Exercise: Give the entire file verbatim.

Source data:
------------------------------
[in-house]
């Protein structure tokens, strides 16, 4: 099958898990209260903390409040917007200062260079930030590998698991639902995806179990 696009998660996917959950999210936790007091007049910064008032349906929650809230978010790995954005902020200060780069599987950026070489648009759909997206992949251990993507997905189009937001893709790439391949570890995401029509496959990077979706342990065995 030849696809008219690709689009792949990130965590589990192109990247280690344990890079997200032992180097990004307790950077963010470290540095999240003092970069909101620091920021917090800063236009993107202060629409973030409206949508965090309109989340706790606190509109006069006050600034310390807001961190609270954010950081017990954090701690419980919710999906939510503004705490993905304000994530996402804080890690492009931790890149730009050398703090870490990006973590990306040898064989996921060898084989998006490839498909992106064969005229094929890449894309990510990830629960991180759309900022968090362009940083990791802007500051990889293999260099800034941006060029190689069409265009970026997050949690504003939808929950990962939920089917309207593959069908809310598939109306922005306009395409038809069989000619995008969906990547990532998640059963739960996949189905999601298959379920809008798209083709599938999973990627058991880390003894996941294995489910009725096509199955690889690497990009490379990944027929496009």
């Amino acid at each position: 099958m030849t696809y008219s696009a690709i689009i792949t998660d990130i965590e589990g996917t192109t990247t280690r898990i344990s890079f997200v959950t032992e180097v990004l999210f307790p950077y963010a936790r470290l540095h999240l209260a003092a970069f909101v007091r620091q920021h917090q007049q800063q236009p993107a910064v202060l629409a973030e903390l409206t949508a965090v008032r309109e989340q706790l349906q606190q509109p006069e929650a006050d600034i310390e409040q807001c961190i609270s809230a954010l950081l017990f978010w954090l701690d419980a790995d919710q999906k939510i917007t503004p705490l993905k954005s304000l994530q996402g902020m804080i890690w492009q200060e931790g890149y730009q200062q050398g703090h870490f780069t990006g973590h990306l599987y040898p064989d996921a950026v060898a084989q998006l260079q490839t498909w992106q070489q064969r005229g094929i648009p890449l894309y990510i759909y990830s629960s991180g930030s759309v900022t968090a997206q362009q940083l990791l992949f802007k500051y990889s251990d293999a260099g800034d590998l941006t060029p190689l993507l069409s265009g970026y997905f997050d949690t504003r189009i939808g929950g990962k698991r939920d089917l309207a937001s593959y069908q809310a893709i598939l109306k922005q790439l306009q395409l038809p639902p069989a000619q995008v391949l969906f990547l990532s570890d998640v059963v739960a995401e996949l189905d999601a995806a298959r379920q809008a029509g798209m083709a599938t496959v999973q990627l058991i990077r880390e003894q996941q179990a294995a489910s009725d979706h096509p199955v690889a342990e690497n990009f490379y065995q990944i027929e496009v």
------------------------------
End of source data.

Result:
[in-house]
């Protein structure tokens, strides 16, 4: 099958898990209260903390409040917007200062260079930030590998698991639902995806179990 696009998660996917959950999210936790007091007049910064008032349906929650809230978010790995954005902020200060780069599987950026070489648009759909997206992949251990993507997905189009937001893709790439391949570890995401029509496959990077979706342990065995 030849696809008219690709689009792949990130965590589990192109990247280690344990890079997200032992180097990004307790950077963010470290540095999240003092970069909101620091920021917090800063236009993107202060629409973030409206949508965090309109989340706790606190509109006069006050600034310390807001961190609270954010950081017990954090701690419980919710999906939510503004705490993905304000994530996402804080890690492009931790890149730009050398703090870490990006973590990306040898064989996921060898084989998006490839498909992106064969005229094929890449894309990510990830629960991180759309900022968090362009940083990791802007500051990889293999260099800034941006060029190689069409265009970026997050949690504003939808929950990962939920089917309207593959069908809310598939109306922005306009395409038809069989000619995008969906990547990532998640059963739960996949189905999601298959379920809008798209083709599938999973990627058991880390003894996941294995489910009725096509199955690889690497990009490379990944027929496009």
């Amino acid at each position: 099958m030849t696809y008219s696009a690709i689009i792949t998660d990130i965590e589990g996917t192109t990247t280690r898990i344990s890079f997200v959950t032992e180097v990004l999210f307790p950077y963010a936790r470290l540095h999240l209260a003092a970069f909101v007091r620091q920021h917090q007049q800063q236009p993107a910064v202060l629409a973030e903390l409206t949508a965090v008032r309109e989340q706790l349906q606190q509109p006069e929650a006050d600034i310390e409040q807001c961190i609270s809230a954010l950081l017990f978010w954090l701690d419980a790995d919710q999906k939510i917007t503004p705490l993905k954005s304000l994530q996402g902020m804080i890690w492009q200060e931790g890149y730009q200062q050398g703090h870490f780069t990006g973590h990306l599987y040898p064989d996921a950026v060898a084989q998006l260079q490839t498909w992106q070489q064969r005229g094929i648009p890449l894309y990510i759909y990830s629960s991180g930030s759309v900022t968090a997206q362009q940083l990791l992949f802007k500051y990889s251990d293999a260099g800034d590998l941006t060029p190689l993507l069409s265009g970026y997905f997050d949690t504003r189009i939808g929950g990962k698991r939920d089917l309207a937001s593959y069908q809310a893709i598939l109306k922005q790439l306009q395409l038809p639902p069989a000619q995008v391949l969906f990547l990532s570890d998640v059963v739960a995401e996949l189905d999601a995806a298959r379920q809008a029509g798209m083709a599938t496959v999973q990627l058991i990077r880390e003894q996941q179990a294995a489910s009725d979706h096509p199955v690889a342990e690497n990009f490379y065995q990944i027929e496009v």